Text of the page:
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Durham University



Publication details for Professor Amanda Ellison

Ball, K., Lane, A., Ellison, A. & Schenk, T. (2011). Spatial priming in visual search: memory for body-centred information. Experimental Brain Research 212(3): 477-485.

Author(s) from Durham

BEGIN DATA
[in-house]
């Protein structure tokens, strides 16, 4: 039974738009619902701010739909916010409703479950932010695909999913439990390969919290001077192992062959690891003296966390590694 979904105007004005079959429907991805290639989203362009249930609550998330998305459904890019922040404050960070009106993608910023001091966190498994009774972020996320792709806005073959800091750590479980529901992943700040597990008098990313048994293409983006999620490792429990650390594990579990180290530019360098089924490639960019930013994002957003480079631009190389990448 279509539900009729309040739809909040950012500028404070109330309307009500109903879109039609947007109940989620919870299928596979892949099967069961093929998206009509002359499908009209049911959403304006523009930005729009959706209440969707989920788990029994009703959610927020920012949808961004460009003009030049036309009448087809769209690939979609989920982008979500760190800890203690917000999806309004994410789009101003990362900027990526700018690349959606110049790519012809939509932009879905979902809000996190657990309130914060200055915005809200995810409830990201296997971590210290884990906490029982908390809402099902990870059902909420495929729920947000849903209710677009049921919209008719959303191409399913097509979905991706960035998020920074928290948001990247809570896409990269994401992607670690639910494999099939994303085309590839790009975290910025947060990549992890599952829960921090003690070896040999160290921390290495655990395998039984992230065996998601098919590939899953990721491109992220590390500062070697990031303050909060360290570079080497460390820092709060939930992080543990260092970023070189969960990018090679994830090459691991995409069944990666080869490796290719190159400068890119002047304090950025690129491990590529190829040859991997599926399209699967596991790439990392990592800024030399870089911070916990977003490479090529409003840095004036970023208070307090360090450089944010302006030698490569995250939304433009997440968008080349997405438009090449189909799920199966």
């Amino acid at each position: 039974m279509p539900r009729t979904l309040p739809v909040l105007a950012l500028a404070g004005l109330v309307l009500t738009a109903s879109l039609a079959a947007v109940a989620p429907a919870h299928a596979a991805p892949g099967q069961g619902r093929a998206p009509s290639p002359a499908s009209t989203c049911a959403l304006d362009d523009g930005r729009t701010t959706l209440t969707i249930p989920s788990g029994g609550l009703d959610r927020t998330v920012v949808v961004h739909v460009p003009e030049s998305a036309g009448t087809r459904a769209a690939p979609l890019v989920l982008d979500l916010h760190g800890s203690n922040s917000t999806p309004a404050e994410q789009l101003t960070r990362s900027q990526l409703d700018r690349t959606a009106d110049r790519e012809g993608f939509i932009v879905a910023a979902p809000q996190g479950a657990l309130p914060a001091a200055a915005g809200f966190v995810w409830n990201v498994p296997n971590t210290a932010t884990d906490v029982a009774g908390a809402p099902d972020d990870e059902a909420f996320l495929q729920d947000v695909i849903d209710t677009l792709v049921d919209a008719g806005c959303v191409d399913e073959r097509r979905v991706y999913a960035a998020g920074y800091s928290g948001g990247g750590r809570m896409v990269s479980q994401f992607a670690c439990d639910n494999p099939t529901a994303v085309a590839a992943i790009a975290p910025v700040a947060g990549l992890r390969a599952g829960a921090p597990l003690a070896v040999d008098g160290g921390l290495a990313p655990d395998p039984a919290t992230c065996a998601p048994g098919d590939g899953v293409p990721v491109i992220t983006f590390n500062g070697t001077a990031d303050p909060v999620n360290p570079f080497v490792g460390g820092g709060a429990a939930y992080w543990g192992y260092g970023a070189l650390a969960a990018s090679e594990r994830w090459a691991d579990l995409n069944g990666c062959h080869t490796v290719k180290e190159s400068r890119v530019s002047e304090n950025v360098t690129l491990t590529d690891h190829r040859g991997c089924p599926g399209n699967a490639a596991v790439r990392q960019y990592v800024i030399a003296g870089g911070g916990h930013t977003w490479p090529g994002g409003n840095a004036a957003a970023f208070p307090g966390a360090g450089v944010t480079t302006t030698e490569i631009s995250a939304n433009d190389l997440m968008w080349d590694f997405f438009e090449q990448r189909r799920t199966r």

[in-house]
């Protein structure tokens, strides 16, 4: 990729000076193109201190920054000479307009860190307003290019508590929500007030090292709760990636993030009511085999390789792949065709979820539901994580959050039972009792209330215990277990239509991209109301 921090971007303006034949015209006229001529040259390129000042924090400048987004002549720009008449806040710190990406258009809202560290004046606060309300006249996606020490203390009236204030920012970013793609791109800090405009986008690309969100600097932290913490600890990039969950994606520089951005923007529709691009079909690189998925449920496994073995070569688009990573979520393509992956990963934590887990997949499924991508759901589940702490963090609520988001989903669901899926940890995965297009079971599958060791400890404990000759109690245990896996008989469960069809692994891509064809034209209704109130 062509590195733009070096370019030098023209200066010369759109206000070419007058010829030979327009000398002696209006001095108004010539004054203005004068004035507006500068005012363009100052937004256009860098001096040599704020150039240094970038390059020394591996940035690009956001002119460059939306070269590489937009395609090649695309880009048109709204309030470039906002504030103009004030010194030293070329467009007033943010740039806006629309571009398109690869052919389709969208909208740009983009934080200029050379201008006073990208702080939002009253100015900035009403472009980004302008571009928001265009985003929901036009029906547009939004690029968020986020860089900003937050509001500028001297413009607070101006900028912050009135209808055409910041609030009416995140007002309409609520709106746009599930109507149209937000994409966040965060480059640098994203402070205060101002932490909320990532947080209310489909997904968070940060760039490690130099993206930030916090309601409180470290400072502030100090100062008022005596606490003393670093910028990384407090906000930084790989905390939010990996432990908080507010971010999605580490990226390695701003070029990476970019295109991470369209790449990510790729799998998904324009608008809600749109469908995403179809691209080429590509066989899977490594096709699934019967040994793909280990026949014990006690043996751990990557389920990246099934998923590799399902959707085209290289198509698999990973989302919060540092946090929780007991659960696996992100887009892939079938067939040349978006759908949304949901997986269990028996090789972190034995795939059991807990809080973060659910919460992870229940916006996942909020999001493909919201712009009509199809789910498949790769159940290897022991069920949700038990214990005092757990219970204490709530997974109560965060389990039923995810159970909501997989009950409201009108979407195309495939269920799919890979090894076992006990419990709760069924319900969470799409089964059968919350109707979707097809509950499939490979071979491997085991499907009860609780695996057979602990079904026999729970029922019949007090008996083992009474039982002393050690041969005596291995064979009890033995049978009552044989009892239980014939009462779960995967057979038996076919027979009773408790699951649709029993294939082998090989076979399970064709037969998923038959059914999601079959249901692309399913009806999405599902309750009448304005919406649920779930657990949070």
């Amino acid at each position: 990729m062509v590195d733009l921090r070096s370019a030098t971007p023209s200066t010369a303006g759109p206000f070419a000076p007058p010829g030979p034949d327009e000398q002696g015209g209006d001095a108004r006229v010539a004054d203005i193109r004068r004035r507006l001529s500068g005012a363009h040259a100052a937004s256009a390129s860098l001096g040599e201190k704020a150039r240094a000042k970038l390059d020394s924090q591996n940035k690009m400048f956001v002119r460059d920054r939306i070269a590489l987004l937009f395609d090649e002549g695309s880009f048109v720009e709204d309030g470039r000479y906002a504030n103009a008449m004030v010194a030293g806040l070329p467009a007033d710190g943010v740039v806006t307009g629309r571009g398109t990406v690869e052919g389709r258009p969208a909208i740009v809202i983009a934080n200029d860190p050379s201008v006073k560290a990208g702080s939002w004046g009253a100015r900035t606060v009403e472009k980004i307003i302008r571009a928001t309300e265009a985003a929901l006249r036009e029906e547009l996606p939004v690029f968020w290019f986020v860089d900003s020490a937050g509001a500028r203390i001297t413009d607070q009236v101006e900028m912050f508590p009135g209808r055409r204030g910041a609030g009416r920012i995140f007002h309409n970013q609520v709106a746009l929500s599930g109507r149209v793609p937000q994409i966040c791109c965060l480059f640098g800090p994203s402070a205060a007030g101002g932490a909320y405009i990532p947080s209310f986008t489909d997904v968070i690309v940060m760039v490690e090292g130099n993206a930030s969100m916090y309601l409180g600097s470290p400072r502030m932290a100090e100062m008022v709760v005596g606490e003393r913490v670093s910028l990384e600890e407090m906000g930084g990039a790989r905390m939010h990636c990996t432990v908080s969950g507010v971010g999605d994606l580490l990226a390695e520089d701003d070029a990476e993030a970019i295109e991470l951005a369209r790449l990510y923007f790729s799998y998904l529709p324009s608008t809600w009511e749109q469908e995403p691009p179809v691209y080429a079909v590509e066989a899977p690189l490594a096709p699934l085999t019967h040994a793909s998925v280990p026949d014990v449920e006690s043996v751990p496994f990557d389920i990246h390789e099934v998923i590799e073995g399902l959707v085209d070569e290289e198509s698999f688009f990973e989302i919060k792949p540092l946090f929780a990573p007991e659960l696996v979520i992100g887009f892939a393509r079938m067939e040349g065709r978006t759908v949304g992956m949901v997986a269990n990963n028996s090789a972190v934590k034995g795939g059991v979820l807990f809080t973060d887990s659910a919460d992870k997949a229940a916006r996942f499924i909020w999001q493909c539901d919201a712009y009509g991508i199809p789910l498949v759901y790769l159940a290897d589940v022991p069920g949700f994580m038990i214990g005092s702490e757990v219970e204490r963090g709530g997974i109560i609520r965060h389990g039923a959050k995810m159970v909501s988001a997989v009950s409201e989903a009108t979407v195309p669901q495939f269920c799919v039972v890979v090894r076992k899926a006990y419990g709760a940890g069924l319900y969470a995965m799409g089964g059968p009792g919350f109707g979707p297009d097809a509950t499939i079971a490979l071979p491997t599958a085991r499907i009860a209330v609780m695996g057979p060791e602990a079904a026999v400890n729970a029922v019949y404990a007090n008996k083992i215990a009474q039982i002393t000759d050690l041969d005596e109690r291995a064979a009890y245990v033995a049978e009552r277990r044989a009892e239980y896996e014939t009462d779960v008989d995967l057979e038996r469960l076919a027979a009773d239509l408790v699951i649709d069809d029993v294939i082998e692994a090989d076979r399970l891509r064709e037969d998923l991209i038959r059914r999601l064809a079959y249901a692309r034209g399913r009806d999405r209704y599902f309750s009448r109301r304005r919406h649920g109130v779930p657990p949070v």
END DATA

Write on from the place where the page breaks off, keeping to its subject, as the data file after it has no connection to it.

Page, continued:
Spatial priming allows memory for target locations to be evaluated, whereby when a target appears in the same location across trials, participants become more efficient at locating it and consequently their search times decrease. Previously, we reported priming effects when the location of a target was repeated with respect to the participant’s body but not when it was repeated relative to their eye position; therefore, suggesting that body-centred information is available after a delay of at least a few seconds (Ball et al. in Exp Brain Res 204:585–594, 2010). However, we were unable to rule out the possibility that stable allocentric cues within the room may have contributed to the priming effects that we observed. In this current study, we introduced a condition where despite participants moving to a new location between trials, their position relative to the target was maintained. This movement disrupted any potential room-based cues about the target location. While we replicated our previous finding of priming when the location of the target was repeated relative to the viewer when no movement was required, we also found robust priming effects when participants moved to a new location in between trials. Thus, we provide clear evidence that in our spatial priming task, the location of the target was being coded in a body-centred reference frame and that this information is available after a delay.

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